Blaming the individual user, rather than the producers, is a well-worn tactic of other industries with dangerous products, including tobacco and firearms. In the case of fossil fuel products, individualizing the responsibility for climate change obfuscates the responsibility of companies like Exxon — one of 20 companies responsible for one-third of energy-related global carbon emissions since 1965 — to extract fewer fossil fuels and shift to cleaner technologies. And according to Oreskes and Supran, not only has this messaging strategy allowed Exxon to “downplay its role in the climate crisis,” it also continues to be used “to undermine climate litigation, regulation, and activism.”
Shaming individuals has pretty much always been a part of the climate discourse. Political leaders focus on recycling and consumption of plastics, rather than banning production, and now “flight shame” has taken off as a way to discourage plane travel to tackle the rising footprint of transportation emissions.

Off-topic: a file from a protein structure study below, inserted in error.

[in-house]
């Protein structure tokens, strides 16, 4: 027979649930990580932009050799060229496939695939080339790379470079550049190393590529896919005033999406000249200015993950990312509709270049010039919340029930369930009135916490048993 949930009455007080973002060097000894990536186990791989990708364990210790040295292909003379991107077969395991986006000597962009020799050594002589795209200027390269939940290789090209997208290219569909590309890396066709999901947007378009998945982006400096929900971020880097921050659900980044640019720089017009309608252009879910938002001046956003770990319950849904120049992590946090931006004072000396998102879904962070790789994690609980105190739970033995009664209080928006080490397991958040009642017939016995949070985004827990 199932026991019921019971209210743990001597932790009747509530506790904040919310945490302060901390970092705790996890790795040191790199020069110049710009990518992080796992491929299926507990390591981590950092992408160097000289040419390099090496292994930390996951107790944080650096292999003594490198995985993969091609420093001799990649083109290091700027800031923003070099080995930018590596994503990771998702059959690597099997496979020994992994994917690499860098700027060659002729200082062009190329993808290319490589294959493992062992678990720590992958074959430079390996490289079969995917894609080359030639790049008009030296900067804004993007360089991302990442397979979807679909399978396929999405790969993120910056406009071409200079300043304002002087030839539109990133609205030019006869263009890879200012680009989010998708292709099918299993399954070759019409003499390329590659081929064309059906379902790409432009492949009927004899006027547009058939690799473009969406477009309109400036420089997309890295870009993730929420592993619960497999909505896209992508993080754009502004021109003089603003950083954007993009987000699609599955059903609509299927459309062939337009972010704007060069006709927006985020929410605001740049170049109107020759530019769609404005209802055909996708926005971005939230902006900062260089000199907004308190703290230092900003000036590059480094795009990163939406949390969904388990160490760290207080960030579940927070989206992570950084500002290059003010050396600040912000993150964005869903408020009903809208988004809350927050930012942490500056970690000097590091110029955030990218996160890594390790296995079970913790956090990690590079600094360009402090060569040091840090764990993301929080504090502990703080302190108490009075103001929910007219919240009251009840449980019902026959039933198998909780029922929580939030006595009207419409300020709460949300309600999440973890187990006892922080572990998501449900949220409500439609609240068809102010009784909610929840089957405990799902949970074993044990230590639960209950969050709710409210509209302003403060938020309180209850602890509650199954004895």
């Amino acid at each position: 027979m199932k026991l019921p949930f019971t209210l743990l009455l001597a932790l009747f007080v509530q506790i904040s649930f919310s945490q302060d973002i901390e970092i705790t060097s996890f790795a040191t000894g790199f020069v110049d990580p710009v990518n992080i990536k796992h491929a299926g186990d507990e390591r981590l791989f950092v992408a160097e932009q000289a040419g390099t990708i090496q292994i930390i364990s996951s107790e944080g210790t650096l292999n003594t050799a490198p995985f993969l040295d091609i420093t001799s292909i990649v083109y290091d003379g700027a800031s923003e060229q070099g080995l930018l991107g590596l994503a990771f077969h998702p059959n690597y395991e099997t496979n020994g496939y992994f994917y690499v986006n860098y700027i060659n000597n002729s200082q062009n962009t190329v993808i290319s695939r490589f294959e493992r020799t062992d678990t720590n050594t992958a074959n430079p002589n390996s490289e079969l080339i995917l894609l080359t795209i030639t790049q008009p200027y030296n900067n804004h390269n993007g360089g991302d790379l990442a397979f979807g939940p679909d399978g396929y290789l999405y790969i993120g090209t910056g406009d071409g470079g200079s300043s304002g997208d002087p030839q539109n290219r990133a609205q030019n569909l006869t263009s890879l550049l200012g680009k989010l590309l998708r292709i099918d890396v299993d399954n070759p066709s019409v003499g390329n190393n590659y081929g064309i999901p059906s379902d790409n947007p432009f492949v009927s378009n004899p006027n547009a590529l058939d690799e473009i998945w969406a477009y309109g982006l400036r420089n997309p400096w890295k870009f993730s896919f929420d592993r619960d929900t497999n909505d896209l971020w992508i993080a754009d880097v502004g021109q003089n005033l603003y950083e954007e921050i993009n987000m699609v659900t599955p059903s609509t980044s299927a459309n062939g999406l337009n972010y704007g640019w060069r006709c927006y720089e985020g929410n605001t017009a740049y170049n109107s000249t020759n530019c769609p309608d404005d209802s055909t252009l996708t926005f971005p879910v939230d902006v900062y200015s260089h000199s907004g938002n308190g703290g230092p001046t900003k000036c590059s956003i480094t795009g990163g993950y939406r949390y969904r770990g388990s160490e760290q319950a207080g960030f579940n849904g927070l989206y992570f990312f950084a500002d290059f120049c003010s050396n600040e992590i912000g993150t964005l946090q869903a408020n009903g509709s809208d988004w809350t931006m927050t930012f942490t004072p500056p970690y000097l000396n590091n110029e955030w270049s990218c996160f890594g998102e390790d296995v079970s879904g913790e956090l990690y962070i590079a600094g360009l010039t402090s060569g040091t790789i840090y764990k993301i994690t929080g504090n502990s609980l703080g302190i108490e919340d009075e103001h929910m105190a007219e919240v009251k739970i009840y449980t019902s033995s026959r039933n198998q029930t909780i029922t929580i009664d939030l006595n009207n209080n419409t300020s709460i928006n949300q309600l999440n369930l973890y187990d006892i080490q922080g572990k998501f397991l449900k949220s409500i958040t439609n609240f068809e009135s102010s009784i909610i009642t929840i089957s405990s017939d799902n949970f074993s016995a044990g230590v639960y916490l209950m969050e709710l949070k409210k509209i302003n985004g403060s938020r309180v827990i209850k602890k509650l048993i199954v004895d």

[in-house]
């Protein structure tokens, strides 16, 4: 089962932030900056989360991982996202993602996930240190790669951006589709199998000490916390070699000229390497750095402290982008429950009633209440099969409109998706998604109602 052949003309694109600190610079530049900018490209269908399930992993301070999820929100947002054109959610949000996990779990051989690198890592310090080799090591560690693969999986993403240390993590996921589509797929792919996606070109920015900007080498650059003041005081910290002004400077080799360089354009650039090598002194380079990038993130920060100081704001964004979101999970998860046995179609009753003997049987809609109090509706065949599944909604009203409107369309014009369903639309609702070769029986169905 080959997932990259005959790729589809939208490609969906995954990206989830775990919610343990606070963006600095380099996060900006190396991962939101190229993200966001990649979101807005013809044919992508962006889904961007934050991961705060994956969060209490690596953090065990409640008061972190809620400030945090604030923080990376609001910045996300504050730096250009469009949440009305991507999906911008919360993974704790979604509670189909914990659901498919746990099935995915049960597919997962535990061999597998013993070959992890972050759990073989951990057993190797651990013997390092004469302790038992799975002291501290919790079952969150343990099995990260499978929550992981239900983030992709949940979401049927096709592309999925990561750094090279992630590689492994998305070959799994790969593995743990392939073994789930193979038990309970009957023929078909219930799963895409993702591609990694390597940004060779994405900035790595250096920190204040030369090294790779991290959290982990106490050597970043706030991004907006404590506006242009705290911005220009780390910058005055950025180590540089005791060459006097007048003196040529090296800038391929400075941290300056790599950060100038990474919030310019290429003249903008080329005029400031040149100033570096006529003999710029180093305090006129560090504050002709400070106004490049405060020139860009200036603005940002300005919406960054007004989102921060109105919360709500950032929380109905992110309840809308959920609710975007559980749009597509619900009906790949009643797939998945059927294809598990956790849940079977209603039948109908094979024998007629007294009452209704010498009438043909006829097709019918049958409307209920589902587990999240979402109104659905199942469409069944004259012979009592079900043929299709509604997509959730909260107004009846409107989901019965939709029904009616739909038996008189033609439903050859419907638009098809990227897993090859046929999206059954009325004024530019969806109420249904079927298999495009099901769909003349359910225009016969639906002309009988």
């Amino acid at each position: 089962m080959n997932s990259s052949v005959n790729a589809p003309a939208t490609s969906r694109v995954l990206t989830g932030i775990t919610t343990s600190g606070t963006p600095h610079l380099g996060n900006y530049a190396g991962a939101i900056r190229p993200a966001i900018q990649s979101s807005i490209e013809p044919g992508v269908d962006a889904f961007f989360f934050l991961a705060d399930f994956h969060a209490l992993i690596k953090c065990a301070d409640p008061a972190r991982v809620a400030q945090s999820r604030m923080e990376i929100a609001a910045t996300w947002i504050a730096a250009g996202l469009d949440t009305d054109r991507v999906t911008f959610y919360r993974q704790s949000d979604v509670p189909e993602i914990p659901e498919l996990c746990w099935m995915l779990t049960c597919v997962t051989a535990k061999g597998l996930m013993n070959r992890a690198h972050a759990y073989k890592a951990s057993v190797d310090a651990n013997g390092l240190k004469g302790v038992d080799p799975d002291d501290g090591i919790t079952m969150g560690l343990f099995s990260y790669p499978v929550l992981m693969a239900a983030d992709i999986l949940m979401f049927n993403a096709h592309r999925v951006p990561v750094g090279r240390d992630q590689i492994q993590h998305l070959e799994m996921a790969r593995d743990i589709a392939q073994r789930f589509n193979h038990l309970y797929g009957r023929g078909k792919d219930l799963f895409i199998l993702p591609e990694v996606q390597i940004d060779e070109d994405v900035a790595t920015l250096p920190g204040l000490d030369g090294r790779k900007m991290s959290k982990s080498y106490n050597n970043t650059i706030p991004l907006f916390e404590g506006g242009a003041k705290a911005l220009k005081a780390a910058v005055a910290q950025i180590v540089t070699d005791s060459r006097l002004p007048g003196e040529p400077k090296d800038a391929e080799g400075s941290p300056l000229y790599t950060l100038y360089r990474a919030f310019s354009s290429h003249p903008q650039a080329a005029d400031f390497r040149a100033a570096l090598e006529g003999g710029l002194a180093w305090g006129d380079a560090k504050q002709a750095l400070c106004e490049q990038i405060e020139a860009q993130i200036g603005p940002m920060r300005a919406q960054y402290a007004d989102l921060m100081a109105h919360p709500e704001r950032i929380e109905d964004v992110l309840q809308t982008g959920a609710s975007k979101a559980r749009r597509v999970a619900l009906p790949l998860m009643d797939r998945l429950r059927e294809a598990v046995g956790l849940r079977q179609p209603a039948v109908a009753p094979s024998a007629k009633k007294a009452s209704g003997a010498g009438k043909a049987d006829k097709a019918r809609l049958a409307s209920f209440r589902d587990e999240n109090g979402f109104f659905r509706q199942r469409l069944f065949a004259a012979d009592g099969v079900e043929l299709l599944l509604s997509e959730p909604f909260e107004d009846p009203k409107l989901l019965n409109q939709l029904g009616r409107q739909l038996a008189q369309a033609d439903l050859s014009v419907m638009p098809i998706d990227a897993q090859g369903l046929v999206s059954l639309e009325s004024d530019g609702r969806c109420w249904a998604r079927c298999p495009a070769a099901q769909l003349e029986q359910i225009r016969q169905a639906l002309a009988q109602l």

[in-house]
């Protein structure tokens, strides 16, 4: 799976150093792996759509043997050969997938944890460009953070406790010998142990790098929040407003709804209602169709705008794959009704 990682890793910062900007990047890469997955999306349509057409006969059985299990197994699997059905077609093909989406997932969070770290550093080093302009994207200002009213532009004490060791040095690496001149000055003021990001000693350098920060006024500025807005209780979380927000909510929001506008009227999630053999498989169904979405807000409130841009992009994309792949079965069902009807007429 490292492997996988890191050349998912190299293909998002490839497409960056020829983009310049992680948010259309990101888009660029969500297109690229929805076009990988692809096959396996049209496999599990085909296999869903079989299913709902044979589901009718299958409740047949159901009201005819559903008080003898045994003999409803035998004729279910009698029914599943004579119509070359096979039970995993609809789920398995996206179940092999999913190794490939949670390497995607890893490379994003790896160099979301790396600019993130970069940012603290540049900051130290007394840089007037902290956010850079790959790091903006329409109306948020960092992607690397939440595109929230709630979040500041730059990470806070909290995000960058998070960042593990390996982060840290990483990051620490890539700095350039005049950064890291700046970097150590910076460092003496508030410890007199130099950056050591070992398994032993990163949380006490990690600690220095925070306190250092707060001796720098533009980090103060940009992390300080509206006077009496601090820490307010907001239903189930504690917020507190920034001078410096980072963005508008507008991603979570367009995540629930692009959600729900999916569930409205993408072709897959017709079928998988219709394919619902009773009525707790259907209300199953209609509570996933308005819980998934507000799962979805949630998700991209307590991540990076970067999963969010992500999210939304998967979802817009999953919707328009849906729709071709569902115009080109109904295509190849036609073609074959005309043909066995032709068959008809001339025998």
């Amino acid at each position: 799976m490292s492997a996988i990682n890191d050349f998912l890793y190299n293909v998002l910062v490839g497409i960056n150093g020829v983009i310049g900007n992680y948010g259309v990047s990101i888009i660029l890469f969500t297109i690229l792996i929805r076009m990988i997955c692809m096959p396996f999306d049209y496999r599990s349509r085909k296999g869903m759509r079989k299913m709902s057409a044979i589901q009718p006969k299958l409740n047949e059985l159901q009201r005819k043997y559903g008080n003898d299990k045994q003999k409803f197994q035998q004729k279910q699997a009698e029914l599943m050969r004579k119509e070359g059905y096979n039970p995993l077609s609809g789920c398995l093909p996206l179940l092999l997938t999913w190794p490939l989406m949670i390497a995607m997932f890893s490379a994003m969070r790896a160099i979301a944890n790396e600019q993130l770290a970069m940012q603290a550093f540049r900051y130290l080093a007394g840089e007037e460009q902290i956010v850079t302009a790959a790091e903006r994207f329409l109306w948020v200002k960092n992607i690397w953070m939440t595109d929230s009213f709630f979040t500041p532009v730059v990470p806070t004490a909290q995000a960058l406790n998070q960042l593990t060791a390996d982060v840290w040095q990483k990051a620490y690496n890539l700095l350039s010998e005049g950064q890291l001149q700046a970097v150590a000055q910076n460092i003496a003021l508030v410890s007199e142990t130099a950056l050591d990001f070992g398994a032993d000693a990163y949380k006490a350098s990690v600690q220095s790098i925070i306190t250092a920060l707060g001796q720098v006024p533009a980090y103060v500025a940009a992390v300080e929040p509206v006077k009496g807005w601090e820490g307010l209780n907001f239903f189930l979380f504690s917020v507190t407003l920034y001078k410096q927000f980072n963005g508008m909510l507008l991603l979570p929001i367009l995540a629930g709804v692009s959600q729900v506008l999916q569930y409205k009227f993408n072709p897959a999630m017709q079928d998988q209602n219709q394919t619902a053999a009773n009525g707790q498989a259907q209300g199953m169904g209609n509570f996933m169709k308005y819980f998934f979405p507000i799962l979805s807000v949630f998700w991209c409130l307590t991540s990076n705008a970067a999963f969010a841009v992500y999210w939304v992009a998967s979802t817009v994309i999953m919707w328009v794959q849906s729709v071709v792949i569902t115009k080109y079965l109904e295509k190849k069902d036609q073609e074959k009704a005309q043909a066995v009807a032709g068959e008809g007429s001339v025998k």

But the more consequential implications for this research may be in the courts. Major oil companies like ExxonMobil are currently facing an onslaught of lawsuits around the world charging that they have broken the law by pushing misinformation and thwarting climate action. The Sabin Center for Climate Change Law at Columbia Law School counted 884 climate cases in 2017 had doubled to 1,550 cases by 2020 in 38 countries (Exxon is not the only subject of all these lawsuits).Exxon oil company blames individuals for climate change, Harvard study finds – Vox